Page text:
The White House HIDTA grant program was established at the height of the drug war to help police fight drug gangs and unravel supply routes. It has provided about $2.3 billion to local authorities in the past decade.

The War on Drugs morphed, like a late-model Terminator, into the War on Terror. “After the terror attacks, law enforcement was allowed to use some of that money to fight terrorism.” We don’t know exactly how much is some: “NYPD intelligence operations receive scant oversight in New York. Congress, which approves the money for the program, is not provided with a detailed breakdown of activities.” $1.3 million of the money, though, went to buy cars that “have been used to photograph mosques and record the license plates of worshipers.”

In addition … the White House money pays for part of the office space the intelligence division shares with other agencies in Manhattan. When police compiled lists of Muslims who took new, Americanized names, they kept those records on HIDTA computer servers. That was ongoing as recently as October, city officials said.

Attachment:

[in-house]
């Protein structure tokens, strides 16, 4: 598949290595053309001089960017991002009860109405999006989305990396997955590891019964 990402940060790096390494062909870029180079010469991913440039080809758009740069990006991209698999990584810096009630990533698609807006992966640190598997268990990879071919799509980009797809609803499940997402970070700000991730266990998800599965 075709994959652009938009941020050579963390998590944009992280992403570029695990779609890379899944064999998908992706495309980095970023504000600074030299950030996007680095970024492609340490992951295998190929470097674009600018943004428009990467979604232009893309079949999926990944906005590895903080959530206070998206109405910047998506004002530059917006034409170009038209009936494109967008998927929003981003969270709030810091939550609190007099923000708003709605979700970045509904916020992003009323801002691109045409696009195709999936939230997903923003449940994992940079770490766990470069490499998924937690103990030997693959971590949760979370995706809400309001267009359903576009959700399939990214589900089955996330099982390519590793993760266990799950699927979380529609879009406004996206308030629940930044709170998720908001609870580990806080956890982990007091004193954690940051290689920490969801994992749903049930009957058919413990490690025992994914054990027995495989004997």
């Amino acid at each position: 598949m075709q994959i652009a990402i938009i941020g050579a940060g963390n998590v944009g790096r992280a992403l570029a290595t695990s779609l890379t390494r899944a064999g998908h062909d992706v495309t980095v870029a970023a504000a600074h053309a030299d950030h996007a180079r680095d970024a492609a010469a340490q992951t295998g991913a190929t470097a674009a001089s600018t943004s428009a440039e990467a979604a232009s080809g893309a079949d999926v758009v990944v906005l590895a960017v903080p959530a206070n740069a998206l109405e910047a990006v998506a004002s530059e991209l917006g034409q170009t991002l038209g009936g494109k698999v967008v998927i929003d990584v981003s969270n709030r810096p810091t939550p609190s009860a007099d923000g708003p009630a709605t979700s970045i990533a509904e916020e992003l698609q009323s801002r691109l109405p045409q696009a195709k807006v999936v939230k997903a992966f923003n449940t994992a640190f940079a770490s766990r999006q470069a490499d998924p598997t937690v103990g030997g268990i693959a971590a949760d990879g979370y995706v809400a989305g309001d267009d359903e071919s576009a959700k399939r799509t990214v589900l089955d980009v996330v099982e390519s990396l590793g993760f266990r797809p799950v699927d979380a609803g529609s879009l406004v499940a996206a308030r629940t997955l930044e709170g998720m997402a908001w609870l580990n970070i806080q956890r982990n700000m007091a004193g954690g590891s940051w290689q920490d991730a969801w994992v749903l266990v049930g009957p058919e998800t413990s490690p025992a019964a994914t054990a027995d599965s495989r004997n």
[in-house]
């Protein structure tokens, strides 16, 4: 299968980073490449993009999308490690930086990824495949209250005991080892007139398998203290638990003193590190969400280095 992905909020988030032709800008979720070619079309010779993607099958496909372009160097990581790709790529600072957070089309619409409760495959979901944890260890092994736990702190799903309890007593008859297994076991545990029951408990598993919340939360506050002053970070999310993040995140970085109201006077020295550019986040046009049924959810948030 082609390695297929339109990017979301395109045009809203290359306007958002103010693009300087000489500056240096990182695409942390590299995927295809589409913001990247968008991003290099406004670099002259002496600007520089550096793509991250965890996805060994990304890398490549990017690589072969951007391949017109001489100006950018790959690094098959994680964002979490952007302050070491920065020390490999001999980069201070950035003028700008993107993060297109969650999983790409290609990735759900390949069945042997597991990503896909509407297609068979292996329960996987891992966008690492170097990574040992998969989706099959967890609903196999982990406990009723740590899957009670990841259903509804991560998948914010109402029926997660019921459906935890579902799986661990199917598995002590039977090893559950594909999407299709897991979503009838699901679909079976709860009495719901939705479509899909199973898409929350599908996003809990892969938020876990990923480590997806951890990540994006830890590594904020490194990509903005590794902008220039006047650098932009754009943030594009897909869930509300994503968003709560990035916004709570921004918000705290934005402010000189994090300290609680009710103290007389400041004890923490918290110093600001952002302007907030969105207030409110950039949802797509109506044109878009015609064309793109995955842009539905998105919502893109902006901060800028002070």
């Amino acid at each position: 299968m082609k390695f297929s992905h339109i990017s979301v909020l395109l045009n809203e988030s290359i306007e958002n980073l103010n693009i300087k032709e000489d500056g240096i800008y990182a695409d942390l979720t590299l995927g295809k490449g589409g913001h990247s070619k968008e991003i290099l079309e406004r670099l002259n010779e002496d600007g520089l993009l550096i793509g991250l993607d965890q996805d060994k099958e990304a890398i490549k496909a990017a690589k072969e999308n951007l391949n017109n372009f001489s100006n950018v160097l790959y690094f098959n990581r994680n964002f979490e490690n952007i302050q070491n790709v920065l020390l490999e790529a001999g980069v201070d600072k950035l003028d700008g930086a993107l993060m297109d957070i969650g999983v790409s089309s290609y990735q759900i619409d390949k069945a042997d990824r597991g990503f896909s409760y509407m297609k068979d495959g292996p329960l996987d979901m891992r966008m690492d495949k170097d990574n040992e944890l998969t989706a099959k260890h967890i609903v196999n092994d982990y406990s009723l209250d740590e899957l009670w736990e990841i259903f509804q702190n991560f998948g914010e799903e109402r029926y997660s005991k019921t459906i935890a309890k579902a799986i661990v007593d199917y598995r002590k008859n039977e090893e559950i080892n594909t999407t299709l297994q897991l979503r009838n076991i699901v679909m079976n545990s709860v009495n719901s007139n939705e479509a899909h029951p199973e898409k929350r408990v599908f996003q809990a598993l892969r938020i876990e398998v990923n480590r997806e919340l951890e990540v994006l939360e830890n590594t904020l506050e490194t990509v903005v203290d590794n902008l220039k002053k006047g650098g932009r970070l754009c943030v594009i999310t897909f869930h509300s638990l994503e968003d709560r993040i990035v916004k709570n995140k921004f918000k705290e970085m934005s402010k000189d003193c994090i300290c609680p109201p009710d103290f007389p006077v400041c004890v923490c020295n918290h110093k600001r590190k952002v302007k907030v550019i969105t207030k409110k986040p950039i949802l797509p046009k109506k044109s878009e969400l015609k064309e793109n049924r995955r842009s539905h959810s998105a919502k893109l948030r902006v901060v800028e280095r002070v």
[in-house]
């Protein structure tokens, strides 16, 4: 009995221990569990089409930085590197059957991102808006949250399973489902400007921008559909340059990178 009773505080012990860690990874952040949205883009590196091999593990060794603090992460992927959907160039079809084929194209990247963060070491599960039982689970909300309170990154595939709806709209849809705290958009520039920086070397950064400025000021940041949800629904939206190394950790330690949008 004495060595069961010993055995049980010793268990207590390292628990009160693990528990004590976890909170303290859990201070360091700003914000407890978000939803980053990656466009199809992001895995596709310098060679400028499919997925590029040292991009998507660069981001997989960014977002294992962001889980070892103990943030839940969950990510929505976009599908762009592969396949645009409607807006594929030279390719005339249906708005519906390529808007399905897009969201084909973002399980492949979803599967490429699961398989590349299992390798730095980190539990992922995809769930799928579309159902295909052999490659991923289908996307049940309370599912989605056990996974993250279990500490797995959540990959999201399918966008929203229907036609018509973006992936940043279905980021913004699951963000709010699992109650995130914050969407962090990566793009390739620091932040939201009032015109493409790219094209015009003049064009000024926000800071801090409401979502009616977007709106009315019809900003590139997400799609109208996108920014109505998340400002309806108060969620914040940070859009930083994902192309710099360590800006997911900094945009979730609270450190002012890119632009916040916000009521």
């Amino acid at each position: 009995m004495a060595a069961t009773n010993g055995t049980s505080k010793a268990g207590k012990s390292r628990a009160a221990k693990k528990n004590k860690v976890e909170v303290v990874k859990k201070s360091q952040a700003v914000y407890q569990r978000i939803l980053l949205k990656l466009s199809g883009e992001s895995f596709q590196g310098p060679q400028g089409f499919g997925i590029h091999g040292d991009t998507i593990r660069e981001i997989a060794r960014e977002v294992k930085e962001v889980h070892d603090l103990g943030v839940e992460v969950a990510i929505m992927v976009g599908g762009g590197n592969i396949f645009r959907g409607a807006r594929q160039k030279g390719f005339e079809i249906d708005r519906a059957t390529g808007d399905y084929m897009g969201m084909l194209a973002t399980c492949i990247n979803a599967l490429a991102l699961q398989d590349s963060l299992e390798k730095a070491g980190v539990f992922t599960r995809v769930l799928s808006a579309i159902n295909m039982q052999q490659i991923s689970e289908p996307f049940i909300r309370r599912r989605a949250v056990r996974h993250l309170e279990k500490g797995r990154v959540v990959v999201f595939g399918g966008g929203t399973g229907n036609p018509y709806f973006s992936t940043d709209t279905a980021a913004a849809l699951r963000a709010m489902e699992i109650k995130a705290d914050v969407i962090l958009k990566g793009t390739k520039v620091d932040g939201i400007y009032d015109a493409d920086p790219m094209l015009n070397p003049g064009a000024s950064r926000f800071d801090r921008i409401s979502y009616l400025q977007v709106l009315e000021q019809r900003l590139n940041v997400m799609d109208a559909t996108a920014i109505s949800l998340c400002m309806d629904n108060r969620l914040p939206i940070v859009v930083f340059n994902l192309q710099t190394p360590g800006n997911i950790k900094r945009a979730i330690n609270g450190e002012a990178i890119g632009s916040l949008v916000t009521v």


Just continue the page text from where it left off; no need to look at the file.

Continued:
Many NYPD intelligence officers, including those that conducted surveillance of Muslim neighborhoods, had HIDTA email addresses. Briefing documents for Kelly, the police commissioner, were compiled on HIDTA computers. Those documents described what police informants were hearing inside mosques and which academic conferences Muslim scholars attended.

When police wanted to pay a confidential informant, they were told to sign onto the HIDTA website to file the paperwork…

The truth is that governance in the US has been slipping fully into the modes and mindset of a security state for a long time. The government sees large parts of its population not as citizens or constituencies, but as potential objects of a counterinsurgency campaign.

Eye of Sauron